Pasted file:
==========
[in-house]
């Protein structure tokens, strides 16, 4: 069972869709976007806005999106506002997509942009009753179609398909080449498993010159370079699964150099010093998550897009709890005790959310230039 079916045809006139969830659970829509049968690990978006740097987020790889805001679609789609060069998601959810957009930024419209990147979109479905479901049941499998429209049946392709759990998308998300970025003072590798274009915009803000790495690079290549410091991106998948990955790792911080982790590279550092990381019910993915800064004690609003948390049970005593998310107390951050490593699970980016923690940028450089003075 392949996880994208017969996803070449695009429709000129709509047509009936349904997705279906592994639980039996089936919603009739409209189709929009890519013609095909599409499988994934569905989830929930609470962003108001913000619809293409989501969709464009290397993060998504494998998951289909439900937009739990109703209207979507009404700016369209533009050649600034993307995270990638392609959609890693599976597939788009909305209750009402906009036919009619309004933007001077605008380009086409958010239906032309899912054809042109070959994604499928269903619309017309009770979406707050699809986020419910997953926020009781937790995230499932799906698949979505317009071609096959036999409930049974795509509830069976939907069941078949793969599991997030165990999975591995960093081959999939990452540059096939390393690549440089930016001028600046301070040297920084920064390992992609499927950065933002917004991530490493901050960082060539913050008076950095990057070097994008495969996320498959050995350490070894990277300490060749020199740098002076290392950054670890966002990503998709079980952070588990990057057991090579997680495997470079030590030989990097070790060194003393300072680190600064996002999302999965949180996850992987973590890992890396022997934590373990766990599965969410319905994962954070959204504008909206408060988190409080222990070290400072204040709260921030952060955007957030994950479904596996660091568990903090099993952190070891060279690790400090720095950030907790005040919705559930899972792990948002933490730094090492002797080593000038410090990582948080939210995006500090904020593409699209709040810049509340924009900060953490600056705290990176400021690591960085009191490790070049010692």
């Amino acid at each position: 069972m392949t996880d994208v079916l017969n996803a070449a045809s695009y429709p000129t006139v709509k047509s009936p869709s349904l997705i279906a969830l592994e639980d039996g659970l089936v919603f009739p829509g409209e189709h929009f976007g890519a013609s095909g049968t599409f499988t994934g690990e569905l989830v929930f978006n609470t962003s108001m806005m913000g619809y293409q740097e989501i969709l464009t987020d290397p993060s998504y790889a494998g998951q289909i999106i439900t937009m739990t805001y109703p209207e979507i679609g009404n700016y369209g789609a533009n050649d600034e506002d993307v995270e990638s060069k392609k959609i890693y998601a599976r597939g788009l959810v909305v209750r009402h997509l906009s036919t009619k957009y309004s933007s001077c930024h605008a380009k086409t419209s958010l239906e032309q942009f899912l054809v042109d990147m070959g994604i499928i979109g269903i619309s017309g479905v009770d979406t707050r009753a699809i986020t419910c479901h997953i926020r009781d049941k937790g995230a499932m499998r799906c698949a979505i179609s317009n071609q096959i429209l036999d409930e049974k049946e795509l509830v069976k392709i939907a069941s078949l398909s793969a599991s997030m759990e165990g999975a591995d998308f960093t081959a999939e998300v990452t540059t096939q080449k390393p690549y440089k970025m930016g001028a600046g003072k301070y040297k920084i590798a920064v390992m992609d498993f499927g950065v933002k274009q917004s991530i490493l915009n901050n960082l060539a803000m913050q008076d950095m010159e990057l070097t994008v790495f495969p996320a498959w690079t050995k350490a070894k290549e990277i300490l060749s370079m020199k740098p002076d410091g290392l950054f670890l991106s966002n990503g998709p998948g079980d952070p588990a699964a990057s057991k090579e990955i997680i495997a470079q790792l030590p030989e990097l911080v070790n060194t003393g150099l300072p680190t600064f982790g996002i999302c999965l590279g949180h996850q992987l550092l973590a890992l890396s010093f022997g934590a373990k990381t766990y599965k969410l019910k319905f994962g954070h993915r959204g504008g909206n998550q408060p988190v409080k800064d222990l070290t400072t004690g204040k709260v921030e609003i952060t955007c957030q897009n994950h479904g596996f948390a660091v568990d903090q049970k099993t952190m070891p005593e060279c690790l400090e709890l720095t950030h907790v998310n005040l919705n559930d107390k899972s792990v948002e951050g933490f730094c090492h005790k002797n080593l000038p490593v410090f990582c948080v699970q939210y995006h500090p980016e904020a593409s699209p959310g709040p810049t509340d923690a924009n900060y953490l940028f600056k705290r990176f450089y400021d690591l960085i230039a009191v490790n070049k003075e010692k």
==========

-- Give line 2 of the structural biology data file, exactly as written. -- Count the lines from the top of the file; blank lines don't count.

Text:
């Protein structure tokens, strides 16, 4: 069972869709976007806005999106506002997509942009009753179609398909080449498993010159370079699964150099010093998550897009709890005790959310230039 079916045809006139969830659970829509049968690990978006740097987020790889805001679609789609060069998601959810957009930024419209990147979109479905479901049941499998429209049946392709759990998308998300970025003072590798274009915009803000790495690079290549410091991106998948990955790792911080982790590279550092990381019910993915800064004690609003948390049970005593998310107390951050490593699970980016923690940028450089003075 392949996880994208017969996803070449695009429709000129709509047509009936349904997705279906592994639980039996089936919603009739409209189709929009890519013609095909599409499988994934569905989830929930609470962003108001913000619809293409989501969709464009290397993060998504494998998951289909439900937009739990109703209207979507009404700016369209533009050649600034993307995270990638392609959609890693599976597939788009909305209750009402906009036919009619309004933007001077605008380009086409958010239906032309899912054809042109070959994604499928269903619309017309009770979406707050699809986020419910997953926020009781937790995230499932799906698949979505317009071609096959036999409930049974795509509830069976939907069941078949793969599991997030165990999975591995960093081959999939990452540059096939390393690549440089930016001028600046301070040297920084920064390992992609499927950065933002917004991530490493901050960082060539913050008076950095990057070097994008495969996320498959050995350490070894990277300490060749020199740098002076290392950054670890966002990503998709079980952070588990990057057991090579997680495997470079030590030989990097070790060194003393300072680190600064996002999302999965949180996850992987973590890992890396022997934590373990766990599965969410319905994962954070959204504008909206408060988190409080222990070290400072204040709260921030952060955007957030994950479904596996660091568990903090099993952190070891060279690790400090720095950030907790005040919705559930899972792990948002933490730094090492002797080593000038410090990582948080939210995006500090904020593409699209709040810049509340924009900060953490600056705290990176400021690591960085009191490790070049010692």